Nov 24, 2005

Call Me Crazy . . .

, , , but if a show's the most watched show on a network, winning in nearly every timeslot it's in, and one of the most popular shows on cable television, you wouldn't cancel it, would you?

You don't know Cartoon Network very well, do you? Obviously neither you nor I don't, and I don't really understand why they cancelled Teen Titans. Seriously, why in the HELL did Cartoon Network cancel their highest-rated, most commercial-ready, all-ages-reaching series. Oh . . . right, the whole all-ages reaching thing. I forget that if you have breasts or a dropped testicle or two, Cartoon Network doesn't want you watching them.


Nov 15, 2005

You Can Be A Network Executive!

You know how you always say you can make a better network? Well, if you have the right tools, maybe you can thanks to Broadband.

After yesterday's announcement that Time Warner is planning a free Broadband-exclusive network In2TV next year in addition to the Adult Swim block introduced a little over a month ago as well as Viacom's recent forays into Broadband entertainment courtesy of Comedy Central and MTV, it's not a question of how can one create their own network, it's a question of when.

I believe that the current broadcast television model is outmoded and ineffectual. There are only five major conglomerates with their hands in the cookie jar of entertainment in the US (Time Warner owns The WB, HBO, and the Turner networks, Disney owns ABC, ESPN, and ABC Cable, Viacom owns MTV Networks while their CBS Entertainment owns Showtime, CBS, and UPN, News Corp owns Fox, Fox Cable Networks, and a bulk of the UPN affiliates, and NBC Universal owns USA Networks, Bravo, Telemundo, a majority share in i, and a network who name escapes me). There's no competition, no variety, no choice. And what's worse, they're even syphoning off shows from the cable outlets they own, and vice-versa. True independent voices are being quieted before they can even speak. Quality shows produced by others are being cancelled in favor of cheaply-made knockoffs of knockoffs. In fact, broadcast television could be a thing of the past two decades from now in the age of HDTV.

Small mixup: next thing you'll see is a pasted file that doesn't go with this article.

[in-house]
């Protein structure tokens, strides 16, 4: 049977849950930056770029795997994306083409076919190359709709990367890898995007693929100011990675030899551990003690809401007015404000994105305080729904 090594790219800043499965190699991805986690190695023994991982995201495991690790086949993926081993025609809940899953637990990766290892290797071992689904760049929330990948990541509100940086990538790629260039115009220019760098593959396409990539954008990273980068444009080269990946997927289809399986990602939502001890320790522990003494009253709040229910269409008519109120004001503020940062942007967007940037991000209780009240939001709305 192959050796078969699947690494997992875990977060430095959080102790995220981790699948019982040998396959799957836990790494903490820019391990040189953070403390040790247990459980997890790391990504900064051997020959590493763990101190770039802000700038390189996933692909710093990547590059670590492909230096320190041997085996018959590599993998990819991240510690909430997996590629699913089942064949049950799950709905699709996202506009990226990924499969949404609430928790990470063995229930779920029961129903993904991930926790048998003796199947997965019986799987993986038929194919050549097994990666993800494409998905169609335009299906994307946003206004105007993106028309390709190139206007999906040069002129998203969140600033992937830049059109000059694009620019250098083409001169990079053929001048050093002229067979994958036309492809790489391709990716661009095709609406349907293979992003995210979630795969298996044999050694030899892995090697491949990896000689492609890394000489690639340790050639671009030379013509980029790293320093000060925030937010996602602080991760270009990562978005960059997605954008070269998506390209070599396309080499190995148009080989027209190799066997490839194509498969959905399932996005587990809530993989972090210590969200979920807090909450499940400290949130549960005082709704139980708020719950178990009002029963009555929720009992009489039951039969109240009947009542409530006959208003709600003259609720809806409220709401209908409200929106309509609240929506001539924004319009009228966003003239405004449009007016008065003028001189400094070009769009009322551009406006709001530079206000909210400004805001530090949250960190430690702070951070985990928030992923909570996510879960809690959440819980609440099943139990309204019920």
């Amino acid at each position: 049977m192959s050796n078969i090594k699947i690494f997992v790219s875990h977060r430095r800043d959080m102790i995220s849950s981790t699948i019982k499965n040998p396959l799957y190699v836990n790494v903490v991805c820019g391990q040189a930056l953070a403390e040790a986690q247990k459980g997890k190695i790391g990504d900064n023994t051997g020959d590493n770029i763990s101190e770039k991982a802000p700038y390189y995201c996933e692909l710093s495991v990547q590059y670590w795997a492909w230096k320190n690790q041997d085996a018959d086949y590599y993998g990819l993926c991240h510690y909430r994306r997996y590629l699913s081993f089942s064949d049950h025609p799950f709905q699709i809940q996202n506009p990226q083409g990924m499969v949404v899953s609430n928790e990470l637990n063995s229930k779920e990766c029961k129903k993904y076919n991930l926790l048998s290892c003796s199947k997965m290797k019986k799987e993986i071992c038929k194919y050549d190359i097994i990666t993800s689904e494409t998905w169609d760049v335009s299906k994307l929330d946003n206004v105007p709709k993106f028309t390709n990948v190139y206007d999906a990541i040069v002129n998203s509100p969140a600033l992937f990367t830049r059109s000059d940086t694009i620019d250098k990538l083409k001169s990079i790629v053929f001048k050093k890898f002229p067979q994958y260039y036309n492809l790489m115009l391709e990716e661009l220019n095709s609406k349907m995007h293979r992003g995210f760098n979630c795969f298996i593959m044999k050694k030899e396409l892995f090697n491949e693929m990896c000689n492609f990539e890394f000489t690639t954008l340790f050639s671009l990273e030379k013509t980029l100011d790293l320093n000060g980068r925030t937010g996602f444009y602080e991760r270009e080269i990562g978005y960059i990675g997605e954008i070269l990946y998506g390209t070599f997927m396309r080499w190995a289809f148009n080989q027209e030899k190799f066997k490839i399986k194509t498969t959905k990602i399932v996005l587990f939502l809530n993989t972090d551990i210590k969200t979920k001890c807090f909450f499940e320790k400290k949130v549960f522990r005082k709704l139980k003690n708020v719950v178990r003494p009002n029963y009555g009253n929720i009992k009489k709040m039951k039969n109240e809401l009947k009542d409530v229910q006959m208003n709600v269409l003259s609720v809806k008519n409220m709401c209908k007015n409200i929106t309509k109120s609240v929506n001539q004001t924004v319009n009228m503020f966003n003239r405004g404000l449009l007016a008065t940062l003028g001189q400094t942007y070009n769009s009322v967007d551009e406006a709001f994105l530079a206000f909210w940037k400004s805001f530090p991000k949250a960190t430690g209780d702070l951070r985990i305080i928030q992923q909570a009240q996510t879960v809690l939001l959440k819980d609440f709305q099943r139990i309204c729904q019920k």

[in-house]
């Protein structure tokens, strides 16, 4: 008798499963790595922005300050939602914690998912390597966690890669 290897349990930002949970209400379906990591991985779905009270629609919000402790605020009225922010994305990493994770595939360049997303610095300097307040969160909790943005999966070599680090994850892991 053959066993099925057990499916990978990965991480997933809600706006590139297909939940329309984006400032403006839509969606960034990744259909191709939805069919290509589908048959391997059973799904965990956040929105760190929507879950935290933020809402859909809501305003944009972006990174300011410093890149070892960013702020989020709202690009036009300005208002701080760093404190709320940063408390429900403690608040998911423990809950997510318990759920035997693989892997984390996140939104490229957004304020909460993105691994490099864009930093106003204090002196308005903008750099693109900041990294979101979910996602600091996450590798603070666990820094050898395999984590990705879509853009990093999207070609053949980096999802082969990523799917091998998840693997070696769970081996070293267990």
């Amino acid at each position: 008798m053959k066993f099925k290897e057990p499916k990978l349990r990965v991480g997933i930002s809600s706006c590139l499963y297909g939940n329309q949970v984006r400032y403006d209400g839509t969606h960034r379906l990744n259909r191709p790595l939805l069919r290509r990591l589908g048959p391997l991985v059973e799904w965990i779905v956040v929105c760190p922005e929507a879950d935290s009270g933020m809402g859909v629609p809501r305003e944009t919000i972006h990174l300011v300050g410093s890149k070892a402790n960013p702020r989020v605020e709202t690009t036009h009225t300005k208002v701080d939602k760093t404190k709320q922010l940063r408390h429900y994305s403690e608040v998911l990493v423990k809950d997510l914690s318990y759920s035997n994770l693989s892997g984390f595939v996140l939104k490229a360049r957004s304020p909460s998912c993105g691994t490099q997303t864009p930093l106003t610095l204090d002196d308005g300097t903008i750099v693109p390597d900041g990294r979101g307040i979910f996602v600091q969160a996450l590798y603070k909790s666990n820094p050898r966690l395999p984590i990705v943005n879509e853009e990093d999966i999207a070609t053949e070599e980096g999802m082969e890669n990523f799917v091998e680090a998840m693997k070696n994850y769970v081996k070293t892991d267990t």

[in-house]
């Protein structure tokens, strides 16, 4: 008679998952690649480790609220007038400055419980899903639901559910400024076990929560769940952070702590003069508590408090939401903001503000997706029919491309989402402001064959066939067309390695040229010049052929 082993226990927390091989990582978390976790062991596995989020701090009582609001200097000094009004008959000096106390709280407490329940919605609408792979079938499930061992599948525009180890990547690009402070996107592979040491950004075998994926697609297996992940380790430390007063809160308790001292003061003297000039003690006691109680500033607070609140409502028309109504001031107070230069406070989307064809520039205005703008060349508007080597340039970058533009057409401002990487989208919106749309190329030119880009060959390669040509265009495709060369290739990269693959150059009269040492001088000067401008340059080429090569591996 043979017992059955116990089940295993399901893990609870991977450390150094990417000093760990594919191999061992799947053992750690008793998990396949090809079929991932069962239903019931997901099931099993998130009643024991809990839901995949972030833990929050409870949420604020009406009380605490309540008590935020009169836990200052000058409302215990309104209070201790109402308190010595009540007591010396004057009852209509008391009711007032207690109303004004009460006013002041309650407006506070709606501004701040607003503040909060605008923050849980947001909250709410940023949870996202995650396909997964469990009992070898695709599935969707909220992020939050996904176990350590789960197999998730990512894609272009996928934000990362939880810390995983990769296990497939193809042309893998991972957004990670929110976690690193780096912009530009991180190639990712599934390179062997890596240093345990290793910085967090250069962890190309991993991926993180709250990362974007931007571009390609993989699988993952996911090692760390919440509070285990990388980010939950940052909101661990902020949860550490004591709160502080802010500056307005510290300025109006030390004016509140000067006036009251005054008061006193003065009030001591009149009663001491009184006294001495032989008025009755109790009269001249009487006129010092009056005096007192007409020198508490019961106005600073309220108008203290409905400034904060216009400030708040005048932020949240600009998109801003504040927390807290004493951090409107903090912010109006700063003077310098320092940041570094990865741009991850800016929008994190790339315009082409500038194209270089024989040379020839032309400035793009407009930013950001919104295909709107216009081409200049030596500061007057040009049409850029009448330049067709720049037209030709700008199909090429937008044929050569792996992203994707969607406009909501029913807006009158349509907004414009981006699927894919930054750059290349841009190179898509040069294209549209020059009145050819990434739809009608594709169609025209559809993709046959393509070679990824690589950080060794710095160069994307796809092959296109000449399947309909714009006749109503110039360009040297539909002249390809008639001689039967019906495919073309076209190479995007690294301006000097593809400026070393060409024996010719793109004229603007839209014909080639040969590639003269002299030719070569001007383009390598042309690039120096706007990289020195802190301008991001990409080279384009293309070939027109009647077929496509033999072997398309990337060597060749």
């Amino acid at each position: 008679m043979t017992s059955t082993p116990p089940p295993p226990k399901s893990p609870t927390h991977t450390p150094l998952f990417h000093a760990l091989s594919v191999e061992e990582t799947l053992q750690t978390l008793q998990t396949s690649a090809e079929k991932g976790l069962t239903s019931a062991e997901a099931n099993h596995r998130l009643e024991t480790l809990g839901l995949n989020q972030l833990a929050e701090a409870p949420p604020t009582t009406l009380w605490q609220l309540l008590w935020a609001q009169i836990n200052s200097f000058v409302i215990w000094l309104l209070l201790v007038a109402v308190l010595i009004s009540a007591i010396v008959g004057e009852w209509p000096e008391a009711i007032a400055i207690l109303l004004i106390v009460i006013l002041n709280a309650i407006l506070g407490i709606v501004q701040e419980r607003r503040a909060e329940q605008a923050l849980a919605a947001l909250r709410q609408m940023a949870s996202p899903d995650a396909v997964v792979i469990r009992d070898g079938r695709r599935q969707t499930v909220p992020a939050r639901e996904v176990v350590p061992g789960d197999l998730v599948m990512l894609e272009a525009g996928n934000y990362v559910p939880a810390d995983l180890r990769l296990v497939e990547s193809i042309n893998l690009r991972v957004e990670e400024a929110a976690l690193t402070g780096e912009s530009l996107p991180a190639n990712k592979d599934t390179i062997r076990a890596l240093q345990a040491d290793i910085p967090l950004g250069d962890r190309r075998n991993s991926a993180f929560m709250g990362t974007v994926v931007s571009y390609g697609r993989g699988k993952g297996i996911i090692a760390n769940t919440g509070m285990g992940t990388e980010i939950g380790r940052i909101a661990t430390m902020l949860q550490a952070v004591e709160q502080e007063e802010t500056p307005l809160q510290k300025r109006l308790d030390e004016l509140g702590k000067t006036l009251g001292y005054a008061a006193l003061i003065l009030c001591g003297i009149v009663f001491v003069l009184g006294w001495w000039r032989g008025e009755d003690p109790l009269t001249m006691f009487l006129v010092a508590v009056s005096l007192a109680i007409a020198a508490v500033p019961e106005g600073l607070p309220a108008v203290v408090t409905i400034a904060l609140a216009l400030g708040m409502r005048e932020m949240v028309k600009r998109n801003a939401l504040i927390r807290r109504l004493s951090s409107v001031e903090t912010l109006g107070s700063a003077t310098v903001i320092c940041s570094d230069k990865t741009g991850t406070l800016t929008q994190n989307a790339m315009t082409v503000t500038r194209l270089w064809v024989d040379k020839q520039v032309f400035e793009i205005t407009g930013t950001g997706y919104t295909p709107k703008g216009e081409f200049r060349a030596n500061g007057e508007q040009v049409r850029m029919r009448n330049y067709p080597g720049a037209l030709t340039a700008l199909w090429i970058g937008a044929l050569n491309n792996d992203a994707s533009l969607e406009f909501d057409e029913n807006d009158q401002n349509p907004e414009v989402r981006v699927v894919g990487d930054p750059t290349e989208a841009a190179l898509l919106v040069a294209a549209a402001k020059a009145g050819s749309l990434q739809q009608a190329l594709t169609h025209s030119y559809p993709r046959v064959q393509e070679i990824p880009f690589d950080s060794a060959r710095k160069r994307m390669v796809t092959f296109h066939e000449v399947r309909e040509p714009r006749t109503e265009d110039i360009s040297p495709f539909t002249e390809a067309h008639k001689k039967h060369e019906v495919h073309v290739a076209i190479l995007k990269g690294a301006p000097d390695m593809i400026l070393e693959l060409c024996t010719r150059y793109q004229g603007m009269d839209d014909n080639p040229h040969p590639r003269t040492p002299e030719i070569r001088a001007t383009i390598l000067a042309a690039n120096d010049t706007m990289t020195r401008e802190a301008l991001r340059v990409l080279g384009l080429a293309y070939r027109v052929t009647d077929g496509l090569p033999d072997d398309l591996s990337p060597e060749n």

We have (or will have) the power to create our own networks via the Internet. Believe it or not, the Internet is taking the same path that was taken when radio migrated to television. We've gone from streaming internet radio to podcasts to bit torrent to broadband cable in a little under a decade. More original, creator-owned programming is becoming available to the masses. And believe it or not, some of it is actually good. It wouldn't be out of the question if there are more original programming made exclusively for Broadband within a decade. Studios are already attempting to make Broadband networks (Viacom has three, while Sony and Time Warner are launching their own next year), so there's no excuse not to make one of your own if you have the right skills and tools.

The power to make our own network is in our hands. Now, who would be brave enough to try?

Nov 14, 2005

And Another One Bites The Dust

Science fiction programming doesn't last on the traditional networks and rarely stays on the non-traditional broadcast outlets. So, when I heard about the resurrection of Kolchak: The Night Stalker airing on Thursday nights on ABC for the 2005-06 season, the following thought entered my brain:

"This show won't see 2006."